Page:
Like everybody else, book publishers will be happy to see the end of 2020. But for many of them, the year has brought some positive news, which has been as welcome as it was surprising:
Business has been good. From a report:With so many people stuck at home and activities from concerts to movies off limits, people have been reading a lot – or at least buying a lot of books. Print sales by units are up almost 8 percent so far this year, according to NPD BookScan. E-books and audiobooks, which make up a smaller portion of the market, are up as well. “I expect that at the end of the year, when you look at the final numbers,” Madeline McIntosh, chief executive of Penguin Random House U.S., said of the industry, “it will have been the best year in a very long time.” When the United States slammed shut in March, book sales dropped sharply, but the dip didn’t last. While some parts of the industry have continued to struggle, like bookstores and educational publishers, publishing executives say that demand came rushing back around June.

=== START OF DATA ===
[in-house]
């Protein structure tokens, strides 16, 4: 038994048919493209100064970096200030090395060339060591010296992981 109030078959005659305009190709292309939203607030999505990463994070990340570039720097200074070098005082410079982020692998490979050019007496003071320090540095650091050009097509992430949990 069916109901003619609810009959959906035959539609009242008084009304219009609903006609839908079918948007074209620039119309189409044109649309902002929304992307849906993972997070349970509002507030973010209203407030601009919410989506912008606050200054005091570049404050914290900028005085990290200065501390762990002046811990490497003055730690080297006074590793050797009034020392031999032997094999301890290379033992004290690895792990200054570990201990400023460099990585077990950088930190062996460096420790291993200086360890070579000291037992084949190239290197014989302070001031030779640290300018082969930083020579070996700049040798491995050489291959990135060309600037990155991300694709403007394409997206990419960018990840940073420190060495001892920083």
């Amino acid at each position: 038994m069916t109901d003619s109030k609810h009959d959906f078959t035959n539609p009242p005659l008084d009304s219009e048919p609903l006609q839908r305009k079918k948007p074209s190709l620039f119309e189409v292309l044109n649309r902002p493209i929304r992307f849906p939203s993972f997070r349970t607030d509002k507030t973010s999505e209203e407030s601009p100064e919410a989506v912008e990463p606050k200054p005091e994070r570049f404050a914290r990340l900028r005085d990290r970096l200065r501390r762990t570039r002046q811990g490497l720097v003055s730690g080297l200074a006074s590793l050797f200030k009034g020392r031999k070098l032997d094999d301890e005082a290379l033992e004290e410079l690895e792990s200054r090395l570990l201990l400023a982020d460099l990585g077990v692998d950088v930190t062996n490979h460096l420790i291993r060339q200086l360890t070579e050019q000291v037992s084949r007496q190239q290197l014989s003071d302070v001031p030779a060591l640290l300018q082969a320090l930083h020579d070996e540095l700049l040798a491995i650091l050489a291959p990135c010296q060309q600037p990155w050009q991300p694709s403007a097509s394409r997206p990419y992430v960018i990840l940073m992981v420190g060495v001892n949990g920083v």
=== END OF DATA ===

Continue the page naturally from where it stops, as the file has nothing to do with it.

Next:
Many of these sales went to Amazon, but big-box stores, especially Target, also did well. As essential businesses that sold things like groceries, they were allowed to stay open through the lockdowns. Dennis Abboud, chief executive of ReaderLink, a book distributor to major chains like Walmart, Target and Costco, said his company’s online sales nearly quadrupled over last year. “It was really a tale of two cities,” Mr. Abboud said. “The beginning of the year was mega soft, and the end of the year was mega strong.” Even though the number of people commuting has plummeted this year, audiobook revenue is up more than 17 percent over the same period in 2019, according to the Association of American Publishers, and e-book sales, which had been declining for the past several years, are up more than 16 percent.